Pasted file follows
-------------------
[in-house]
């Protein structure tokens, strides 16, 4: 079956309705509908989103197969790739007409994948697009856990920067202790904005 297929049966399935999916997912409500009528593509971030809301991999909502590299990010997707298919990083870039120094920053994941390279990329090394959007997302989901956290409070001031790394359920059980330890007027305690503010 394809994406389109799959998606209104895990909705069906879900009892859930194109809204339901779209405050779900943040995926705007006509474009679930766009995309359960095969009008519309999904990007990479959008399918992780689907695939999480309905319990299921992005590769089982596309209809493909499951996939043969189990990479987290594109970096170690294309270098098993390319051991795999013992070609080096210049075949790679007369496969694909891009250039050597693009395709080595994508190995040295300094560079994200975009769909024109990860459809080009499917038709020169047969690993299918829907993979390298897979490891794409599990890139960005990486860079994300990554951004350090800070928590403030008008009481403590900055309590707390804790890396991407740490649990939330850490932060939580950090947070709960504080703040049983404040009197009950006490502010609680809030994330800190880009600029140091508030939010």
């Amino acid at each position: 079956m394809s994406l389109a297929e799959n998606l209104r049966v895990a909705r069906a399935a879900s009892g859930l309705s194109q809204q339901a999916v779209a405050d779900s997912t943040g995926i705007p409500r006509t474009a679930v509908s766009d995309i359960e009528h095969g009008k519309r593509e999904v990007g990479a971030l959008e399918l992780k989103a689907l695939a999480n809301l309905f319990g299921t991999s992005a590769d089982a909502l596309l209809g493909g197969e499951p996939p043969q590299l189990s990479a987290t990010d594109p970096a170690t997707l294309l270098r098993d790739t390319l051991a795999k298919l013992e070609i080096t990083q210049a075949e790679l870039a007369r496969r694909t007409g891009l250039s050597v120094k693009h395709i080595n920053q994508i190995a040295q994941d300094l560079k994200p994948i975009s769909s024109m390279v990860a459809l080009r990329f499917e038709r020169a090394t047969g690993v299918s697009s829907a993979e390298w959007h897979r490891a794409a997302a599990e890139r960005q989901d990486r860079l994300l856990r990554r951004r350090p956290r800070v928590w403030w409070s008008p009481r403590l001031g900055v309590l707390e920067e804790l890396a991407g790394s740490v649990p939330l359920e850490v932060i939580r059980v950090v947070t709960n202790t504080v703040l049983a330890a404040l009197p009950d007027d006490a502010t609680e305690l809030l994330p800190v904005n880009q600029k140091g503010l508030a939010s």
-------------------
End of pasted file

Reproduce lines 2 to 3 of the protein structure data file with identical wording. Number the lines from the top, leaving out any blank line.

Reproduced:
């Protein structure tokens, strides 16, 4: 079956309705509908989103197969790739007409994948697009856990920067202790904005 297929049966399935999916997912409500009528593509971030809301991999909502590299990010997707298919990083870039120094920053994941390279990329090394959007997302989901956290409070001031790394359920059980330890007027305690503010 394809994406389109799959998606209104895990909705069906879900009892859930194109809204339901779209405050779900943040995926705007006509474009679930766009995309359960095969009008519309999904990007990479959008399918992780689907695939999480309905319990299921992005590769089982596309209809493909499951996939043969189990990479987290594109970096170690294309270098098993390319051991795999013992070609080096210049075949790679007369496969694909891009250039050597693009395709080595994508190995040295300094560079994200975009769909024109990860459809080009499917038709020169047969690993299918829907993979390298897979490891794409599990890139960005990486860079994300990554951004350090800070928590403030008008009481403590900055309590707390804790890396991407740490649990939330850490932060939580950090947070709960504080703040049983404040009197009950006490502010609680809030994330800190880009600029140091508030939010």
């Amino acid at each position: 079956m394809s994406l389109a297929e799959n998606l209104r049966v895990a909705r069906a399935a879900s009892g859930l309705s194109q809204q339901a999916v779209a405050d779900s997912t943040g995926i705007p409500r006509t474009a679930v509908s766009d995309i359960e009528h095969g009008k519309r593509e999904v990007g990479a971030l959008e399918l992780k989103a689907l695939a999480n809301l309905f319990g299921t991999s992005a590769d089982a909502l596309l209809g493909g197969e499951p996939p043969q590299l189990s990479a987290t990010d594109p970096a170690t997707l294309l270098r098993d790739t390319l051991a795999k298919l013992e070609i080096t990083q210049a075949e790679l870039a007369r496969r694909t007409g891009l250039s050597v120094k693009h395709i080595n920053q994508i190995a040295q994941d300094l560079k994200p994948i975009s769909s024109m390279v990860a459809l080009r990329f499917e038709r020169a090394t047969g690993v299918s697009s829907a993979e390298w959007h897979r490891a794409a997302a599990e890139r960005q989901d990486r860079l994300l856990r990554r951004r350090p956290r800070v928590w403030w409070s008008p009481r403590l001031g900055v309590l707390e920067e804790l890396a991407g790394s740490v649990p939330l359920e850490v932060i939580r059980v950090v947070t709960n202790t504080v703040l049983a330890a404040l009197p009950d007027d006490a502010t609680e305690l809030l994330p800190v904005n880009q600029k140091g503010l508030a939010s």